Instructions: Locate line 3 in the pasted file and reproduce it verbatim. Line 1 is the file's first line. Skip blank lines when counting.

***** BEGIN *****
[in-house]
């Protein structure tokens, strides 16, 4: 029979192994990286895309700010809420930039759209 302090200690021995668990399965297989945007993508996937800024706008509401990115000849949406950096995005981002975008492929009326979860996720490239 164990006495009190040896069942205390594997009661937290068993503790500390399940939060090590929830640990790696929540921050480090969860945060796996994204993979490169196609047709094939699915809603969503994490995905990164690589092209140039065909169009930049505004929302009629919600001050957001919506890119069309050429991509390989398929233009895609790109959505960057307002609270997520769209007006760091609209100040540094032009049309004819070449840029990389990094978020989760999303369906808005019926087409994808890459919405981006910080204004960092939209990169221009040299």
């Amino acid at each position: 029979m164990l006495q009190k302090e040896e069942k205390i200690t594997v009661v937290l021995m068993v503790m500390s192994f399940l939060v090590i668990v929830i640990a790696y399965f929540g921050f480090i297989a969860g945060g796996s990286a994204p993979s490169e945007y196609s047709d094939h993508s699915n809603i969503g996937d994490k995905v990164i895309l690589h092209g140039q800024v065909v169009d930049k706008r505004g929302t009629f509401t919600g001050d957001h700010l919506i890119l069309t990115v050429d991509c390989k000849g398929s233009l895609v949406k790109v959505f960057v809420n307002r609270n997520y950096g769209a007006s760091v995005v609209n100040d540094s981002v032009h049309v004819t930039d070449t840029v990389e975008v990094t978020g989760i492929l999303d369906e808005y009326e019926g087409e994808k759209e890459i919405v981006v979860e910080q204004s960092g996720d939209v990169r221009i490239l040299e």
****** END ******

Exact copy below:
């Amino acid at each position: 029979m164990l006495q009190k302090e040896e069942k205390i200690t594997v009661v937290l021995m068993v503790m500390s192994f399940l939060v090590i668990v929830i640990a790696y399965f929540g921050f480090i297989a969860g945060g796996s990286a994204p993979s490169e945007y196609s047709d094939h993508s699915n809603i969503g996937d994490k995905v990164i895309l690589h092209g140039q800024v065909v169009d930049k706008r505004g929302t009629f509401t919600g001050d957001h700010l919506i890119l069309t990115v050429d991509c390989k000849g398929s233009l895609v949406k790109v959505f960057v809420n307002r609270n997520y950096g769209a007006s760091v995005v609209n100040d540094s981002v032009h049309v004819t930039d070449t840029v990389e975008v990094t978020g989760i492929l999303d369906e808005y009326e019926g087409e994808k759209e890459i919405v981006v979860e910080q204004s960092g996720d939209v990169r221009i490239l040299e």